Growing crops that exhibit a high level of competition with weeds increases opportunities to practice integrated weed management and reduce herbicide inputs. The recent development and market dominance of hybrid canola cultivars provides an opportunity to reassess the relative competitive ability of canola cultivars with small-grain cereals. Direct-seeded (no-till) experiments were conducted at five western Canada locations from 2006 to 2008 to compare the competitive ability of canola cultivars vs. small-grain cereals. The relative competitive ability of the species and cultivars was determined by assessing monocot and dicot weed biomass at different times throughout the growing season as well as oat (simulated weed) seed production. Under most conditions, but especially under warm and relatively dry environments, barley cultivars had the greatest relative competitive ability. Rye and triticale were also highly competitive species under most environmental conditions. Canada Prairie Spring Red wheat and Canada Western Red Spring wheat cultivars usually were the least competitive cereal crops, but there were exceptions in some environments. Canola hybrids were more competitive than open-pollinated canola cultivars. More importantly, under cool, low growing degree day conditions, canola hybrids were as competitive as barley, especially with dicot weeds. Under most conditions, hybrid canola growers on the Canadian Prairies are well advised to avoid the additional selection pressure inherent with a second in-crop herbicide application. Combining competitive cultivars of any species with optimal agronomic practices that facilitate crop health will enhance cropping system sustainability and allow growers to extend the life of their valuable herbicide tools.
The inclusion of winter cereals in spring-annual rotations in the northern Great Plains may reduce weed populations and herbicide requirements. A broad range of spring and winter cereals were compared for ability to suppress weeds and maximize grain yield at Lacombe (2002 to 2005) and Lethbridge (2003 to 2005), Alberta, Canada. High seeding rates (≥ 400 seeds/m2) were used in all years to maximize crop competitive ability. Spring cereals achieved high crop-plant densities (> 250 plants/m2) at most sites, but winter cereals had lower plant densities due to winterkill, particularly at Lethbridge in 2004. All winter cereals and spring barley were highly effective at reducing weed biomass at Lacombe for the first 3 yr of the study. Weed suppression was less consistently affected by winter cereals in the last year at Lacombe and at Lethbridge, primarily due to poor winter survival. Grain yields were highest for spring triticale and least for spring wheat at Lacombe, with winter cereals intermediate. At Lethbridge, winter cereals had higher grain yields in 2003 whereas spring cereals had higher yields in 2004 and 2005. Winter cereals were generally more effective at suppressing weed growth than spring cereals if a good crop stand was established, but overlap in weed-competitive ability among cultivars was considerable. This information will be used to enhance the sustainable production of winter and spring cereals in traditional and nontraditional agro-ecological zones.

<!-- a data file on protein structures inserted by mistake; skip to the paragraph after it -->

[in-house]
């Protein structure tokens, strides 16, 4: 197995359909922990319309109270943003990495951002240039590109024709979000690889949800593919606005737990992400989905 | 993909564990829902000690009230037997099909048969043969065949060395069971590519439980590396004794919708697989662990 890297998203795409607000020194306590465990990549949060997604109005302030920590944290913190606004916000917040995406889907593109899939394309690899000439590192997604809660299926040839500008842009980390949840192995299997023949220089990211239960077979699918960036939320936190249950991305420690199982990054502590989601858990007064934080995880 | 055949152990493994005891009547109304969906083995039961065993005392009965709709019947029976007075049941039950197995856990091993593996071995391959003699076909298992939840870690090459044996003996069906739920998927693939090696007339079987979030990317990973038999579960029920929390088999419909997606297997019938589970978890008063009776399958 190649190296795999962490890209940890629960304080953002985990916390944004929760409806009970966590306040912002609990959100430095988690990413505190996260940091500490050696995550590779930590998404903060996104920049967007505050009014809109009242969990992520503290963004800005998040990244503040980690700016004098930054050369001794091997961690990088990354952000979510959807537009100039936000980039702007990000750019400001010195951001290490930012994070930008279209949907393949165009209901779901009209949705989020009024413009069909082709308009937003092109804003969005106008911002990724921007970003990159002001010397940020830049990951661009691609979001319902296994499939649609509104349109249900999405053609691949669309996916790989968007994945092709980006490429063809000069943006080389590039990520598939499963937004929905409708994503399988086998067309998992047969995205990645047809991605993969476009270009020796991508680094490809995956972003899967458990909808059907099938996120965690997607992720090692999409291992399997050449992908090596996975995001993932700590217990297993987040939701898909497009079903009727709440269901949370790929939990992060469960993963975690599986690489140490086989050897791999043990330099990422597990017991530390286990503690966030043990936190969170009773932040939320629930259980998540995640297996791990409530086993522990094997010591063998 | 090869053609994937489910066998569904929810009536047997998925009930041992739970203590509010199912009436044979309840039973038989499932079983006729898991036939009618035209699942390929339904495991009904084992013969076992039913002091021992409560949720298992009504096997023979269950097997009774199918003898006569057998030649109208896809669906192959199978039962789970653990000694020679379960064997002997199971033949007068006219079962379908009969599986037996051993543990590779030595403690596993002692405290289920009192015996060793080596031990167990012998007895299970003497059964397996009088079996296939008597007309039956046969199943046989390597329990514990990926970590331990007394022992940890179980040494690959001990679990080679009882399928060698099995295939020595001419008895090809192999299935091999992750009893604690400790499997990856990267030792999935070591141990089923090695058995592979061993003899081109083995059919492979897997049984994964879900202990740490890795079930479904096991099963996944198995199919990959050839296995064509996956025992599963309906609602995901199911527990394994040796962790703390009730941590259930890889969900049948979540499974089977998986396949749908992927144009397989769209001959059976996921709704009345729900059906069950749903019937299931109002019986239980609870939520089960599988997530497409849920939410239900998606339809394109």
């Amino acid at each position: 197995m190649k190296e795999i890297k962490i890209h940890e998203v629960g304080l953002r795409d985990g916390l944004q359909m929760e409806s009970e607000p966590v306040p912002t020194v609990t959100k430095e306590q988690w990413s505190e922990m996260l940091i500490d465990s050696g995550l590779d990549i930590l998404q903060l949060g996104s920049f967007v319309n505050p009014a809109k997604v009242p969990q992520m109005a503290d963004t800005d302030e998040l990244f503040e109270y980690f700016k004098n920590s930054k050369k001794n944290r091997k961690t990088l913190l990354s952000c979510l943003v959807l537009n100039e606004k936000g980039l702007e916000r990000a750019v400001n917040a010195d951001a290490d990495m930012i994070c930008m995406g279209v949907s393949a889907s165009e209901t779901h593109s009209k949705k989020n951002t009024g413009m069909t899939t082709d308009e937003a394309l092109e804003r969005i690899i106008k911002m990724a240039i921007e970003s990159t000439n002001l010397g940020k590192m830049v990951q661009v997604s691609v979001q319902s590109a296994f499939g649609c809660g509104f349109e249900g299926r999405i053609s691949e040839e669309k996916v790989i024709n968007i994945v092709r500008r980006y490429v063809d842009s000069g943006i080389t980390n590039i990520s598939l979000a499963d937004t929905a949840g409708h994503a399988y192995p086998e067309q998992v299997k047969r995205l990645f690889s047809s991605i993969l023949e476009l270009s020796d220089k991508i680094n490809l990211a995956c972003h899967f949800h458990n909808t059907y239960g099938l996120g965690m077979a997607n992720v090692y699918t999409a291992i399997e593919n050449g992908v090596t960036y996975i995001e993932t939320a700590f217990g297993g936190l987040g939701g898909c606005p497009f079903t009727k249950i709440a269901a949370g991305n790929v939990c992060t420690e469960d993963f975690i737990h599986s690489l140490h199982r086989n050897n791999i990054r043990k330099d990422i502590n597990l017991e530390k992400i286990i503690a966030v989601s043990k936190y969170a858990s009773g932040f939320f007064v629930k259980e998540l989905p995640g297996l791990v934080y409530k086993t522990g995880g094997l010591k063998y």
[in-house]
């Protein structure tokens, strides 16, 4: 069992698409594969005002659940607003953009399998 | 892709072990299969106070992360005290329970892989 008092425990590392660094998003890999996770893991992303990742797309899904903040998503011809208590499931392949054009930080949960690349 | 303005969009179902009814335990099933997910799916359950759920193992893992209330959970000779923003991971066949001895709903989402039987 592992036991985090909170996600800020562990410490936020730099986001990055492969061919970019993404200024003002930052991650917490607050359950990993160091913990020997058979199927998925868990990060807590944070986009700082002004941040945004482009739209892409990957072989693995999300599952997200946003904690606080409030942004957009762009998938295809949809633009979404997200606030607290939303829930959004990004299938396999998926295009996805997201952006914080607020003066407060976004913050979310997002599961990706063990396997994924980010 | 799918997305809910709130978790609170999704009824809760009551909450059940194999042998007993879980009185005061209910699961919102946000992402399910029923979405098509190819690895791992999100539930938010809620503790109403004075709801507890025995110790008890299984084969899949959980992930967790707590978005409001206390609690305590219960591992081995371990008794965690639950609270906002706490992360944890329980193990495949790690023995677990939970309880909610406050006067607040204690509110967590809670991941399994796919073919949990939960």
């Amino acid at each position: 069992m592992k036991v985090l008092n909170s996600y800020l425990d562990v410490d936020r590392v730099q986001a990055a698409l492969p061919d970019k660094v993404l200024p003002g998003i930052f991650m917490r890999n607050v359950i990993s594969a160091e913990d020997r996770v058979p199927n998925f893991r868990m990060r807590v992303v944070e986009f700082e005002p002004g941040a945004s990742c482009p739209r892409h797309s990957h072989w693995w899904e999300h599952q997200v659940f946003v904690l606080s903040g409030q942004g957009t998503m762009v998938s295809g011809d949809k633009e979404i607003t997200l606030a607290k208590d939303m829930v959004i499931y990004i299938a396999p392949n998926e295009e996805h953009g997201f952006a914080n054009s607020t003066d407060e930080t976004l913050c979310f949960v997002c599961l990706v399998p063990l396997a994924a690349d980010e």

Wild oat causes more crop yield losses and accounts for more herbicide expenditures than any other weed species on the Canadian Prairies. A study was conducted from 2001 to 2005 at four Canadian Prairie locations to determine the influence of repeated cultural and herbicidal management practices on wild oat population density, biomass, and seed production, and on barley biomass and seed yield. Short or tall cultivars of barley were combined with normal or double barley seeding rates in continuous barley or a barley–canola–barley–field-pea rotation under three herbicide rate regimes. The same herbicide rate regime was applied to the same plots in all crops each year. In barley, cultivar type and seeding rate were also repeated on the same plots year after year. Optimal cultural practices (tall cultivars, double seeding rates, and crop rotation) reduced wild oat emergence, biomass, and seed production, and increased barley biomass and seed yield, especially at low herbicide rates. Wild oat seed production at the quarter herbicide rate was reduced by 91, 95, and 97% in 2001, 2003, and 2005, respectively, when tall barley cultivars at double seeding rates were rotated with canola and field pea (high management) compared to short barley cultivars at normal seeding rates continuously planted to barley (low management). Combinations of favorable cultural practices interacted synergistically to reduce wild oat emergence, biomass and seed production, and to increase barley yield. For example, at the quarter herbicide rate, wild oat biomass was reduced 2- to 3-, 6- to 7-, or 19-fold when optimal single, double, or triple treatments were combined, respectively. Barley yield reductions in the low-management scenario were somewhat compensated for by full herbicide rates. However, high management at low herbicide rates often produced more barley than low management in higher herbicide rate regimes.